Target: U.S. Fish and Wildlife Service Director Daniel M. Ashe
Goal: Do not remove the red wolf recovery program.
Red wolves are a unique species of wolf, as they are one of the rarest and smallest of the wolf population in the United States. Known for their tawny red coats, these wolves’ numbers were decimated thanks to humans. With only a hundred of these creatures in North Carolina, the U.S Fish and Wildlife Service thinks this predator’s recovery program should come to an end. Tell the organization’s director Daniel M. Ashe that the red wolf should remain in the recovery program for several more years.
In 1967, the red wolf was deemed an endangered species by the United States. Humans had destroyed a significant portion of this predator’s habitat, and a hunting program had all but decimated their numbers. According to the Fish and Wildlife Service, there are about 75 to 100 red wolves left in the wild. A recovery program in North Carolina gives the species the space to roam and procreate, but if the U.S. Fish and Wildlife Service decides to take away this program, the red wolves are doomed.
The recovery program has been deemed a success, but with only 100 or so of these wolves in the wild, these numbers are not high enough to repopulate. The recovery program still needs to continue for several more years and the Fish and Wildlife Service needs to understand this. Sign this petition and tell Director Daniel M. Ashe that the red wolf recovery program needs to be maintained for the survival of these creatures.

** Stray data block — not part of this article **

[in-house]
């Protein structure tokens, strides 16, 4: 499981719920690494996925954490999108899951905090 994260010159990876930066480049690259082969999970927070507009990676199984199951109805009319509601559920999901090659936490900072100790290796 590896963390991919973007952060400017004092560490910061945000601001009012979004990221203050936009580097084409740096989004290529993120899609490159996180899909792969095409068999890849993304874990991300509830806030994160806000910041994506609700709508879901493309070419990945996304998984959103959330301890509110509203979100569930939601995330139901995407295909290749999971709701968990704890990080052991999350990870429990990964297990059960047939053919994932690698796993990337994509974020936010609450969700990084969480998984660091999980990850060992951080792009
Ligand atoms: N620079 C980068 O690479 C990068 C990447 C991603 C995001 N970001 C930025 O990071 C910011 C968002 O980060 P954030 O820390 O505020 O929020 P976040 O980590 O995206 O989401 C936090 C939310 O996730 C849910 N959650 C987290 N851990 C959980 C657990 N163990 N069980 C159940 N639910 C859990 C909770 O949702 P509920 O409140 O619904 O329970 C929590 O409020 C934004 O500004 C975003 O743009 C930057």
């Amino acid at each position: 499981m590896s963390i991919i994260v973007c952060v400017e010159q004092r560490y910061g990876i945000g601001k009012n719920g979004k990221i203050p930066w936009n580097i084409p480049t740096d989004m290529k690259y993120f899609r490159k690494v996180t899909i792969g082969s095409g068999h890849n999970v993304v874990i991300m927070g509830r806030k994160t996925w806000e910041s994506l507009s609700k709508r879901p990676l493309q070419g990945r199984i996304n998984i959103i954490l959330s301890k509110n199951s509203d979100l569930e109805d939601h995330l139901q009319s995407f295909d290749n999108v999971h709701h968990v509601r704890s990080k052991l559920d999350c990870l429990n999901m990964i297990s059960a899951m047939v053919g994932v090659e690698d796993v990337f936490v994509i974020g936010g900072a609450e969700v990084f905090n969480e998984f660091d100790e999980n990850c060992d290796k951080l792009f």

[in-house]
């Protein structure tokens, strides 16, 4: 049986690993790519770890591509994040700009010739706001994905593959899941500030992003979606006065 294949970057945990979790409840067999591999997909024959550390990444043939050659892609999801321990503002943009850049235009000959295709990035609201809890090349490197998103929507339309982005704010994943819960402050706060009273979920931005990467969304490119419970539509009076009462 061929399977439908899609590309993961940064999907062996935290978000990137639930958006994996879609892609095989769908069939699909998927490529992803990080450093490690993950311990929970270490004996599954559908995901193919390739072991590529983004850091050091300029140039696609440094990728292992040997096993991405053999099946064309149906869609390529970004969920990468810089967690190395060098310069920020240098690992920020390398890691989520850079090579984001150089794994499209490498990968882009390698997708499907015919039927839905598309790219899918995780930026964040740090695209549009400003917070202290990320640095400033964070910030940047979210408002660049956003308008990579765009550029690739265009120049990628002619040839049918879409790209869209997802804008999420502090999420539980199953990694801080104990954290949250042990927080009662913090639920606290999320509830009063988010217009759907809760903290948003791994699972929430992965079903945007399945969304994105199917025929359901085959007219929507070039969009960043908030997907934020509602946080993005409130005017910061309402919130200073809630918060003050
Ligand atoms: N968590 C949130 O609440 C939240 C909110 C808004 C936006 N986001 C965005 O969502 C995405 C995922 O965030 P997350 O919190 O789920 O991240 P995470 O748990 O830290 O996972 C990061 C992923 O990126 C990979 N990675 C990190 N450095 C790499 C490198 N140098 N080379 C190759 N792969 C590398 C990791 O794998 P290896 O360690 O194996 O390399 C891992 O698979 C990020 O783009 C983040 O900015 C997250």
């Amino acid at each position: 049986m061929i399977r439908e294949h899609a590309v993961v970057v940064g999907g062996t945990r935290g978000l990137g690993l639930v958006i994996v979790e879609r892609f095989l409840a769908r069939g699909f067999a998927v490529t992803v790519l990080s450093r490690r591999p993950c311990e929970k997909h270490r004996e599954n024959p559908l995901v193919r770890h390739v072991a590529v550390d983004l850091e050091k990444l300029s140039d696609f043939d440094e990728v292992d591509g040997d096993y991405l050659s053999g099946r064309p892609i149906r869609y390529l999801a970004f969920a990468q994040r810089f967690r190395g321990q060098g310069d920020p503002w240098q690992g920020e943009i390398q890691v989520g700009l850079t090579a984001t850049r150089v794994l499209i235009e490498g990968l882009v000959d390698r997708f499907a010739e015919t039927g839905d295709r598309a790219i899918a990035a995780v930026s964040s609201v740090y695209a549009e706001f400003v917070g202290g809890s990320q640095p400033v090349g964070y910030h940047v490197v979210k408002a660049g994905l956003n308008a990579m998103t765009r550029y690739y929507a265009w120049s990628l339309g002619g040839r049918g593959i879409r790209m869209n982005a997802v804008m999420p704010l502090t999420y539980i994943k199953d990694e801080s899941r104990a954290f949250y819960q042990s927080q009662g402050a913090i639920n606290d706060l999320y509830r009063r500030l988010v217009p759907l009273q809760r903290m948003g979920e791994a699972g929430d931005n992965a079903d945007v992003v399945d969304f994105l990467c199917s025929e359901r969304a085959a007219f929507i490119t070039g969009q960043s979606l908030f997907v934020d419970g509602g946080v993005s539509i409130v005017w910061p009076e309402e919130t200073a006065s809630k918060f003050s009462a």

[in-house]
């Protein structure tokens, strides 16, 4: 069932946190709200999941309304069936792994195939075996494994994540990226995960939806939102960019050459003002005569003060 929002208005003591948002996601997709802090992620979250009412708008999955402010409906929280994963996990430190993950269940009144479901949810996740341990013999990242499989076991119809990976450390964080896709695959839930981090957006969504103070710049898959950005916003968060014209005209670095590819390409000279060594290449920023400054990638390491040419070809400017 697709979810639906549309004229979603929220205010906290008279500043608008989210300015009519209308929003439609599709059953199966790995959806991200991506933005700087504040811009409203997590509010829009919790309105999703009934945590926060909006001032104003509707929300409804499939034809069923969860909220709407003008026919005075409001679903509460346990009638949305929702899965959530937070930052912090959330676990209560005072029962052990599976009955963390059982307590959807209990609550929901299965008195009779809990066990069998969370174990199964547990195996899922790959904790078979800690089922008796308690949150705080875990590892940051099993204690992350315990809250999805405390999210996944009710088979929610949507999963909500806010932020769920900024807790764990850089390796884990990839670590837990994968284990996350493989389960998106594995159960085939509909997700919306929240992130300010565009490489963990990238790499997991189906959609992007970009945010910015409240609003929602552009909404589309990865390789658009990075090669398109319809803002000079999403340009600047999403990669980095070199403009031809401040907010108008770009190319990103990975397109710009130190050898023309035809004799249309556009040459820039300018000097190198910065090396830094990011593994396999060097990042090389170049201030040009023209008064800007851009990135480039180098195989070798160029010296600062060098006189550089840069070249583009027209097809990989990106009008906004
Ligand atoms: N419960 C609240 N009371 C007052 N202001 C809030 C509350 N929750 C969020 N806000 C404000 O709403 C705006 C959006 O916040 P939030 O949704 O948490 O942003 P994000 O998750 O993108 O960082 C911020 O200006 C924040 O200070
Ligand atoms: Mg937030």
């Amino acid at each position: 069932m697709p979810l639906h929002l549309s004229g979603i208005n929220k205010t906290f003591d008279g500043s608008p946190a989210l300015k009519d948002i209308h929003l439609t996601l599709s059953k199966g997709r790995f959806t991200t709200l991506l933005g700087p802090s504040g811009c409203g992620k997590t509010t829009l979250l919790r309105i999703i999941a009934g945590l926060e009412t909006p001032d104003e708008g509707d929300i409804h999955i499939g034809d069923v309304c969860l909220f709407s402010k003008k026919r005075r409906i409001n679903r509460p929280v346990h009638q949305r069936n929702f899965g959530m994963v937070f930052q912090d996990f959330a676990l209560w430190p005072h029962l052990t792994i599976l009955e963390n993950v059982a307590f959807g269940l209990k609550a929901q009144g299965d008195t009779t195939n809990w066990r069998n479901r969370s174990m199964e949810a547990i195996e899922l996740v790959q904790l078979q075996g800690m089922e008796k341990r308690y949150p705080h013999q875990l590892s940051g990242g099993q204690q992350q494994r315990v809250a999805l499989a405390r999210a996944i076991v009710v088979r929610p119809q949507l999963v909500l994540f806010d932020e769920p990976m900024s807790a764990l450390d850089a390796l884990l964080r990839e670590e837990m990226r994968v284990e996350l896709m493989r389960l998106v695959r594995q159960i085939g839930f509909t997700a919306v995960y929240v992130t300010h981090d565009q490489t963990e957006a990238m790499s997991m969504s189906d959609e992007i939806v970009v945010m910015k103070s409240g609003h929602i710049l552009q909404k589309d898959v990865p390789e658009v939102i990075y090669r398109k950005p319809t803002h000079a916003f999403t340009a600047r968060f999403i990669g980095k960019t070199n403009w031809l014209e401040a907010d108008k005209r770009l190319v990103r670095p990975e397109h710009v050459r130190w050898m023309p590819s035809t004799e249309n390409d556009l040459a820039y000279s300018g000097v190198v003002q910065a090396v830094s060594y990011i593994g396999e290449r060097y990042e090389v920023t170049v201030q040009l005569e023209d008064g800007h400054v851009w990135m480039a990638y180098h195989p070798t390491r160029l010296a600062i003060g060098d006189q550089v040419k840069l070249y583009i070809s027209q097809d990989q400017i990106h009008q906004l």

Dear Director Daniel M. Ashe,
The United States keeps 200 captive red wolves to ensure that this species doesn’t go extinct, but there are only 100 of these wolves in the wild. The wild wolves live in North Carolina under federally protected land. Saving these wolves proved to be difficult. Biologists didn’t want the red wolves to be a mixture of wolf and coyote, they wanted a pure breed. So they waited until enough captive red wolves had been born before starting the recovery process. The program has experienced success, with 75 to 100 red wolves in the wild.
If you end this program, the red wolves will not have a chance. A hundred red wolves will not make the species survive. There has to be more of them. Therefore, I’m urging you to keep this recovery program for several more years. Humans almost brought the red wolf to extinction; it is up to us to ensure that they do not disappear for good.
[Your Name Here]
Photo credit: HOTNstock via Deviantart